Academic Experience at HEC


Striver
Hi!

Hope you are doing well and striving in achieving your goals : )

I would like to get a better understanding of the academic experience of the HEC MBA. Can someone help with that?

These are my questions in particular:

How many classes do you have as a student per day?
Do they teach theory?
I have the impression that the MBA is rather practically focused (e.g. group work) with less focus on academics (e.g. they have no pre-courses). Is that accurate?
Do they teach or make use of statistics and finance in depth (e.g. at other MBA I know that they use SPSS a lot).

I know these are somewhat loose questions but I really need to get a better picture of the academic experience at HEC. It is an important part of the MBA for me personally.

Thank you very very much already!
Hi!

Hope you are doing well and striving in achieving your goals : )

I would like to get a better understanding of the academic experience of the HEC MBA. Can someone help with that?

These are my questions in particular:

How many classes do you have as a student per day?
Do they teach theory?
I have the impression that the MBA is rather practically focused (e.g. group work) with less focus on academics (e.g. they have no pre-courses). Is that accurate?
Do they teach or make use of statistics and finance in depth (e.g. at other MBA I know that they use SPSS a lot).

I know these are somewhat loose questions but I really need to get a better picture of the academic experience at HEC. It is an important part of the MBA for me personally.

Thank you very very much already!
quote
Duncan
I had a 50/50 share of a bathroom with an HEC MBA student during our exchange semester at Dartmouth, so I got to know his experience second-hand and had visited HEC's classes and campus both as an MBA applicant and, later, for the MBAT. The HEC MBA seems broadly similar with other 18-month MBAs.
- Two or three hours of classes most weekdays
- There's a rather complex discussion about what theory is. Broadly speaking, as abstraction of material reality, yes, the MBA approach is to present management theory, as tested in peer-reviewed research, and then use case studies, group projects and other formative activities to develop students' capacity. No capacity without theory, but no need understanding or theory without formative experience.
- Your question implies a false separation: groups do practice, individuals do theory. Human experience shows that it's closer to the opposite.
- the MBA is a sequence of courses which the cohort moved through in order. Prerequisites are introduced by using the sequence. For example, you will encounter portfolio theory gently in different courses before drilling down into it.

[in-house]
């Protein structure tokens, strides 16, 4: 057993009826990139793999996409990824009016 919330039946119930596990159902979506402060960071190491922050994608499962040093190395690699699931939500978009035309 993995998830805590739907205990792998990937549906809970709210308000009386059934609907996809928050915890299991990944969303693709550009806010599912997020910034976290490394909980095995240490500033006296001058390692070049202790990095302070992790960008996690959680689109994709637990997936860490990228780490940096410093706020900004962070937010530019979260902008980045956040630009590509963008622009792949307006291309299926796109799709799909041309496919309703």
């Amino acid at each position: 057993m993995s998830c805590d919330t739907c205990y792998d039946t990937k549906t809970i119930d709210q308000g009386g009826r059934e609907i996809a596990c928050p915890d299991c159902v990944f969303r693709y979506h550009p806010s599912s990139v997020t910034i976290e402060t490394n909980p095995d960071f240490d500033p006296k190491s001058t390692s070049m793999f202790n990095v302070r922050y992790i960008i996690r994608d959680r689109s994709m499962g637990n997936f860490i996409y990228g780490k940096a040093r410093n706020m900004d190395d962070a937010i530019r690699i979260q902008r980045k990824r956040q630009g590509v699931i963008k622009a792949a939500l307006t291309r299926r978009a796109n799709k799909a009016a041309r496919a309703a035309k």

- Yes, all accredited MBAs involve fairly deep finance and statistics. Most MBAs don't use SPSS in the workplace, but they will use Excel. For that reason, MBAs are at least ten times more likely to teach finance and stats using Excel than SPSS. People will tend to meet SPSS only towards the end of their MBA, if at all, in research training for a dissertation. if you want quant skills, take a MiF rather than an MBA. MBA tend to manage MIFs, rather than do the same work, and most need a strategic framework for finance rather than a technical one.

The important context for HEC is that most students are in the Grande Ecole programme, rather than the MBA, and will arrive with a solid common base of quantitative skills. The MBA tends to start from the assumption that students will be able to hit the ground running quantitatively. It doesn't have the sort of slow, patient, building up of quant skills that you might see in a US or UK MBA, where many of the students will be poets who have done no real maths since they were 16.

PS Other than that, the only difference at HEC is that the tempo of the courses is mid-way between a two-year MBA, which allows a lot of time for skills development and job hunting, and a one-year MBA which is highly intensive and provides little margin for error.

[Edited by Duncan on Jul 15, 2018]

I had a 50/50 share of a bathroom with an HEC MBA student during our exchange semester at Dartmouth, so I got to know his experience second-hand and had visited HEC's classes and campus both as an MBA applicant and, later, for the MBAT. The HEC MBA seems broadly similar with other 18-month MBAs.
- Two or three hours of classes most weekdays
- There's a rather complex discussion about what theory is. Broadly speaking, as abstraction of material reality, yes, the MBA approach is to present management theory, as tested in peer-reviewed research, and then use case studies, group projects and other formative activities to develop students' capacity. No capacity without theory, but no need understanding or theory without formative experience.